The Sabah government is committed to increasing the extent of protected forests from the current 26 per cent to 30 per cent of land area by 2025. File pix by Johary Indan

KOTA KINABALU: A document has been inked for a landmark project which will increase the size of Sabah’s protected forest coverage to 30 per cent of the state’s total land area by 2025, from the current 26 per cent.

The ceremony, which took place yesterday at Cambridge, in the UK, saw the Sabah Forestry Department (SFD) signing a Memorandum of Understanding (MoU) with the Southeast Asia Rainforest Research Partnership (SEARRP) for the initiative.

The Department’s Chief Conservator of Forests, Datuk Sam Mannan, said the project will involve the protection of an additional one million acres (404,685 hectares) of rainforest in Sabah using world-class science.

The exact locations of the new areas have yet to be identified.

“Over the past 20 years, we have worked to increase the extent of protected forests in Sabah by a factor of five to almost 1.9 million hectares today – equivalent to 26 per cent of the state’s land area, surpassing even the International Union for Conservation of Nature (IUCN)’s and Convention on Biological Diversity (CBD)’s Aichi targets.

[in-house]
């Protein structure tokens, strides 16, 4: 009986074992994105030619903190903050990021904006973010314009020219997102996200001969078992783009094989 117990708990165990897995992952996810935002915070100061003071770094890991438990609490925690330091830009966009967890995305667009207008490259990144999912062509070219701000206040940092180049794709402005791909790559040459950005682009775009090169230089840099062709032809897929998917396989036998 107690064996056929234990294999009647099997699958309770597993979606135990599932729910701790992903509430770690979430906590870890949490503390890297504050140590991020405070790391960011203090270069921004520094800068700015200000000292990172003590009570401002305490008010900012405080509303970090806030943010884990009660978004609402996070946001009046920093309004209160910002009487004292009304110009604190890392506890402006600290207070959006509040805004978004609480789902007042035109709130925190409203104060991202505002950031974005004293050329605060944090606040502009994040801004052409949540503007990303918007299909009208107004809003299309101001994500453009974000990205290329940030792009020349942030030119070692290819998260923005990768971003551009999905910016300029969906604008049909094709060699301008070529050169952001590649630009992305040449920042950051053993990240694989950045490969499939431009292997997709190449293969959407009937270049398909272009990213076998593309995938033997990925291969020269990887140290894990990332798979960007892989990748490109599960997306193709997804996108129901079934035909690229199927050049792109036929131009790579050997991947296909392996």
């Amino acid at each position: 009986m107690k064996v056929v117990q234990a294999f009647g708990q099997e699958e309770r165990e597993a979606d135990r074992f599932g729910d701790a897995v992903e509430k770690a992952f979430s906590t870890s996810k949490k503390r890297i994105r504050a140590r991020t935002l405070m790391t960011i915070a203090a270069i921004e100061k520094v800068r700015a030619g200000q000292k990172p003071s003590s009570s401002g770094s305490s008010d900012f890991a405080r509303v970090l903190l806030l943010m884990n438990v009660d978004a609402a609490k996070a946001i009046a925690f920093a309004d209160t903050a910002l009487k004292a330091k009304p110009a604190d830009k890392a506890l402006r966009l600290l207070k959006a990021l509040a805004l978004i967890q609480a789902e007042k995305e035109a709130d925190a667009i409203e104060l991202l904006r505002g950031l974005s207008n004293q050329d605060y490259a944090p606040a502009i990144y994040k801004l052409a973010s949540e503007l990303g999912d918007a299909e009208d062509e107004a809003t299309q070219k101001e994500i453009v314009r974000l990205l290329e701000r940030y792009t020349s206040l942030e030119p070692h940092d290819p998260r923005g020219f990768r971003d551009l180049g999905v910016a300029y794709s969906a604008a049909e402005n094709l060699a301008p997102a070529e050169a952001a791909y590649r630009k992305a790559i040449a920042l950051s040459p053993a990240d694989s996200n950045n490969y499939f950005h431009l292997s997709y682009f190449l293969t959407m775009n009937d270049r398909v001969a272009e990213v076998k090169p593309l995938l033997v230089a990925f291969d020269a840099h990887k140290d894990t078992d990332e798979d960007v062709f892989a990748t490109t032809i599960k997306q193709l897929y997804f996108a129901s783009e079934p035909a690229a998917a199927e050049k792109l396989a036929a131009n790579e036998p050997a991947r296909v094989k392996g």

“The Sabah government is committed to increasing the extent of protected forests from the current 26 per cent to 30 per cent of land area by 2025. This is the work that lies ahead of us,” he said in a statement released here.

The strategic partnership also includes the Carnegie Institution for Science, the PACOS Trust and the BC Initiative, he added.

Project lead coordinator Dr Glen Reynolds, who is the SEARRP director, explained that integrating the livelihood requirements of forest-dependent communities will be a vital consideration in the selection of the new protected areas.

“Led by our partners PACOS Trust and BC Initiative, the project will consult with local communities and stakeholders to generate cost-benefit options and reach consensus on an optimal scenario for rainforest protection,” Reynold added.

SEARRP was established by the UK’s Royal Society in 1985 and is headquartered at the Danum Valley Field Centre in Lahad Datu, which was newly-opened then.

For over 30 years, SEARRP-linked scientists based there, and supported by research grants of over US$50 million (RM219.45 million), have been engaged in a coordinated programme of ecological science which has enriched understanding of Sabah’s forests and the need for their conservation and restoration.

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